Editorial | You don’t need to understand NFTs to know they’re meaningless

By The Pitt News Editorial Board

NFTs caught fire on Twitter last year and took the internet by storm. But even though countless people have inserted their opinions about them on the internet, does anyone actually know what NFTs are?

People have sold digital art, viral videos and even memes for hundreds of thousands, sometimes millions, of dollars. The ridiculous things that rich people will buy are astounding, but nothing quite as outrageous as spending $2.9 million on a tweet.

NFT stands for non-fungible token, and is a kind of cryptocurrency that transforms digital artworks and other collectibles into a one-of-a-kind verifiable asset that is tradeable. You can quite literally purchase an image for more money than most of us will ever make in a year’s salary. Although they only recently gained infamy, NFTs have been around since 2014.

The reality is that NFTs are merely another thing for rich people to waste their money on. The tweet that sold for $2.9 million can just as easily be screenshotted and saved on your phone and immortalized in the cloud for the cost of zero dollars. It doesn’t take millions of dollars to enjoy an image — unless your immense greed is telling you so.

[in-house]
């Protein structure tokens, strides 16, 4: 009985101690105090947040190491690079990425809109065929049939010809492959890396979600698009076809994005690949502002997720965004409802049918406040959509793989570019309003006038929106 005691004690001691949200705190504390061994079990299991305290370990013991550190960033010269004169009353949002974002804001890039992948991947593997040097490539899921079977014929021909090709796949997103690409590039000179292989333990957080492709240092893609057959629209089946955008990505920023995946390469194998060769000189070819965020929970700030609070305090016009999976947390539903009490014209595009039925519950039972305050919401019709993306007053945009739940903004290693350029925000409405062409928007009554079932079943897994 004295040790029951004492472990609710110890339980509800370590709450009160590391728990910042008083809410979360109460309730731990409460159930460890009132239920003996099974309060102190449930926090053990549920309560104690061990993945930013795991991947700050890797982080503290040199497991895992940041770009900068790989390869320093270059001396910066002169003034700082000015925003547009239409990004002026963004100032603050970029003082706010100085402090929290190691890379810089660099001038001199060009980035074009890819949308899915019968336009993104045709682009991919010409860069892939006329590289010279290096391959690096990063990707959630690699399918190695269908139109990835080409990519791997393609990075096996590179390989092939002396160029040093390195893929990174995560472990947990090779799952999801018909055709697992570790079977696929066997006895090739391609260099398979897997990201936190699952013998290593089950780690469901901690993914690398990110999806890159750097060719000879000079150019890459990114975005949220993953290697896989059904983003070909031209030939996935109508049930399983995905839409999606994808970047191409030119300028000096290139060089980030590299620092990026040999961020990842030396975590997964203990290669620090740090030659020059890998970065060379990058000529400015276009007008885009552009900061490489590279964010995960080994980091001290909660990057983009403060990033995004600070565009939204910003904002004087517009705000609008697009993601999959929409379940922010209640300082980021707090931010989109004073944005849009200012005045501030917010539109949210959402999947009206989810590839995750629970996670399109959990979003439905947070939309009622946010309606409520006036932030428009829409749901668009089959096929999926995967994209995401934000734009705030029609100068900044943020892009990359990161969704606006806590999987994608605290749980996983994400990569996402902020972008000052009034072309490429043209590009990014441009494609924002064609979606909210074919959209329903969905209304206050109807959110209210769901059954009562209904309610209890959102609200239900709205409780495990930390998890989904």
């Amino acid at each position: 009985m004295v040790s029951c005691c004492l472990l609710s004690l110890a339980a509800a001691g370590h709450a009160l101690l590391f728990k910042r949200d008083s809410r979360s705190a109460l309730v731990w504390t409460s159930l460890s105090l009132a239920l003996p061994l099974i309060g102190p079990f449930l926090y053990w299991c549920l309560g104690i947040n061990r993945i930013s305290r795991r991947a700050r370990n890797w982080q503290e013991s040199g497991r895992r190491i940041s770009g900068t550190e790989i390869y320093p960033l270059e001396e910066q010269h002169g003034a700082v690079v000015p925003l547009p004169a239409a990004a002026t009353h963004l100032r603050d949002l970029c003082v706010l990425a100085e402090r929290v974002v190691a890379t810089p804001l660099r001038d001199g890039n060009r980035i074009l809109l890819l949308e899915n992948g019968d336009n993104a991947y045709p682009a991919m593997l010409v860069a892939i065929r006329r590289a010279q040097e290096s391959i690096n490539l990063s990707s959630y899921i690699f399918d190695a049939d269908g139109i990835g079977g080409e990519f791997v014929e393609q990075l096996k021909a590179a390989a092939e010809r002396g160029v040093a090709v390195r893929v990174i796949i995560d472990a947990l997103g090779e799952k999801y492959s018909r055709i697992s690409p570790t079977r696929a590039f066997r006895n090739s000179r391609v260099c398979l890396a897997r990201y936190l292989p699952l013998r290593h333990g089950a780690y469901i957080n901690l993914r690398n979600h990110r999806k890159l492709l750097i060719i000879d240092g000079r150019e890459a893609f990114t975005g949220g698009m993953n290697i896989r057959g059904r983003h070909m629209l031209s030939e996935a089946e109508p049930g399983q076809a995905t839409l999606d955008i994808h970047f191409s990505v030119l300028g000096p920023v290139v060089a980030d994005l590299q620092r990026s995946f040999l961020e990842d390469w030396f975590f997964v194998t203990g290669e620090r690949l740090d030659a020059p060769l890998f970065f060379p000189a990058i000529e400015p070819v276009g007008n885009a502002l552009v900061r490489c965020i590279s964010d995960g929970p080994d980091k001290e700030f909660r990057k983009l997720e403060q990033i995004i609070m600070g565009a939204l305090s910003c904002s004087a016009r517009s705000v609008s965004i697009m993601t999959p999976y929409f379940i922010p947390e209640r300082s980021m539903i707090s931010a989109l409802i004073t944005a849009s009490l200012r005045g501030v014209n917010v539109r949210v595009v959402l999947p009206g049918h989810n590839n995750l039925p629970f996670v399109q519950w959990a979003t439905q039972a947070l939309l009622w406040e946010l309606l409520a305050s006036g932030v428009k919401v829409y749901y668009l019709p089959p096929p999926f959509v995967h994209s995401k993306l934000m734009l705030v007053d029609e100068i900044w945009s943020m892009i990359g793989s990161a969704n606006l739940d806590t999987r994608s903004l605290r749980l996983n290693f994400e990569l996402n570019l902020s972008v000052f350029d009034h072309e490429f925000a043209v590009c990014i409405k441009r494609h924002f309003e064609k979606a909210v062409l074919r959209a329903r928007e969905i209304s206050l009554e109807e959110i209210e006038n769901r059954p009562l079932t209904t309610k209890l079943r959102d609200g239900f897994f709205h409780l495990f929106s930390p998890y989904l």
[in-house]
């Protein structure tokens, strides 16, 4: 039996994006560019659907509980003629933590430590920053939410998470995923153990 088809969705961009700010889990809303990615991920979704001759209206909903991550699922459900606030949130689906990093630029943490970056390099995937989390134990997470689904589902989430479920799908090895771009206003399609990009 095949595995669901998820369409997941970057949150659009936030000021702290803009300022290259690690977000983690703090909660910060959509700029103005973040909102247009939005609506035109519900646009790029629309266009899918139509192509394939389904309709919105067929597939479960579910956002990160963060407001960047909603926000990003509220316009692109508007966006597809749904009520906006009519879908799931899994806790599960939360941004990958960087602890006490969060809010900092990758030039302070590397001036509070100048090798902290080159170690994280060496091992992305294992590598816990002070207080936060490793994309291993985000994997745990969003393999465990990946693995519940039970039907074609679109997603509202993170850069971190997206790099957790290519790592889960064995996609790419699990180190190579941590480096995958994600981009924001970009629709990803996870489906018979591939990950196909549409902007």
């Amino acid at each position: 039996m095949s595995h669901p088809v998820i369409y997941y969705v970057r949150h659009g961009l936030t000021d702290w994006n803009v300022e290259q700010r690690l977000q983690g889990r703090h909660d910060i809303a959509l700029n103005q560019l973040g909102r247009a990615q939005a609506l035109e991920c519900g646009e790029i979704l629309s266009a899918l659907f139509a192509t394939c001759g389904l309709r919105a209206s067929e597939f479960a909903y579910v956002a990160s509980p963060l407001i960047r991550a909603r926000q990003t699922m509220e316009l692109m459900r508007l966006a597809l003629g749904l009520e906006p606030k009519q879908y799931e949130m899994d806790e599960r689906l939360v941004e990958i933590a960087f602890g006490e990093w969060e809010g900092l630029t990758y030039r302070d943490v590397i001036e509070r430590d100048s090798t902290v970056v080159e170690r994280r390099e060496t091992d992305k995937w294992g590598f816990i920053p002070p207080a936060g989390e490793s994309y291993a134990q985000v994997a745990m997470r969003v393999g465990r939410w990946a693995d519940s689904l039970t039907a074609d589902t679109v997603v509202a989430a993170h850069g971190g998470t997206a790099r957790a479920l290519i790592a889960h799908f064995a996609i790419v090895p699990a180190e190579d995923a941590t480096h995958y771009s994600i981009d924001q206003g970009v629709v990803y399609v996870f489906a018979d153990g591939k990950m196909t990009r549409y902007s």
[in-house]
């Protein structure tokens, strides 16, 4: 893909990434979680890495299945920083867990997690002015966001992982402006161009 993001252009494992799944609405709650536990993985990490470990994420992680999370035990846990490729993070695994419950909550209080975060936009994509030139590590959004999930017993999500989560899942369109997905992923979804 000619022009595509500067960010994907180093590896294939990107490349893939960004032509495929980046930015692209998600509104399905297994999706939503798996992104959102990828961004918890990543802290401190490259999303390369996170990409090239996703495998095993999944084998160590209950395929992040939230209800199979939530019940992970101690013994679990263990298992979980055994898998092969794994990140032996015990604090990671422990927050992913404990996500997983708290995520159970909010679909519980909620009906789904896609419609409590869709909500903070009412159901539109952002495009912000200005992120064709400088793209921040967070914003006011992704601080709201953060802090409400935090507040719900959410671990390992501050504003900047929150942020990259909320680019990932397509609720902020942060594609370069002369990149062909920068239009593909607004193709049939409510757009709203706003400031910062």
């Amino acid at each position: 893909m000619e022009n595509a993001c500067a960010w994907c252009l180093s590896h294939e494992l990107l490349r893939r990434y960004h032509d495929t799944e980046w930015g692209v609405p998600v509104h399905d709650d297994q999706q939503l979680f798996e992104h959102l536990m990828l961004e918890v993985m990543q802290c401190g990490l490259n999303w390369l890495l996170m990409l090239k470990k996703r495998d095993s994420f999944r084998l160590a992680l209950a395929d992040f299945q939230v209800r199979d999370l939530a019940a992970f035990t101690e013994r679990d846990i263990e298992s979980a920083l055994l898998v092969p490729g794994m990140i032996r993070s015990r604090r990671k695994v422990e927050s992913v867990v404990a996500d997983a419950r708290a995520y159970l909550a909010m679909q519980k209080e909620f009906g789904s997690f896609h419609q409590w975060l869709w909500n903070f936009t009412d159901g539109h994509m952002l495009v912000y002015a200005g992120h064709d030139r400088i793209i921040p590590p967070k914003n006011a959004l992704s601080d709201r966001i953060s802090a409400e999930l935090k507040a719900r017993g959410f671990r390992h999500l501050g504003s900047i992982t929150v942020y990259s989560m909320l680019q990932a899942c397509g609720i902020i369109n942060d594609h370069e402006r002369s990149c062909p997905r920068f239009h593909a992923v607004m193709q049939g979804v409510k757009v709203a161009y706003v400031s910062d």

CryptoKitties, a digital cryptocurrency trading game created in 2017, was one of the original NFT platforms and now has over two million creations. The game allows people to purchase and sell virtual, customizable cats that they claim are “100% owned by you.” Basically, the whole premise has to do with original ownership. CryptoKitties may be a site for community engagement and creative fun, but the people who pay millions for digital “art,” just so they can lay their claim, demonstrate that NFTs are not created equally for everyone.

The wild thing is that any digital image can be purchased as an NFT — even your family portrait circa early 2000s, but whether or not someone would buy it is another story. Mike Steib, CEO of Artsy, told CNN Business that some are “intrigued by the idea of taking a digital asset that anyone can copy and claiming ownership of it.”

“The recent headline price records for NFTs seem to have been largely driven by newly minted crypto millionaires and billionaires looking to diversify their bitcoin holdings and more interest to the crypto ecosystem,” Steib said.

Simply put, digital images are just really expensive pawns in the NFT chess match for the 1%. 

If you’re stressed because you still don’t understand NFTs, don’t be. NFTs aren’t made, or even accessible, for working class people — especially financially struggling college students. It’s a way for rich people to frivolously spend their money in a new and exciting way, making them feel special over the intangible ownership of digital items we could just as easily store on our phones. You too can be the proud owner of the Nyan Cat GIF, just not the $580,000 NFT version of it.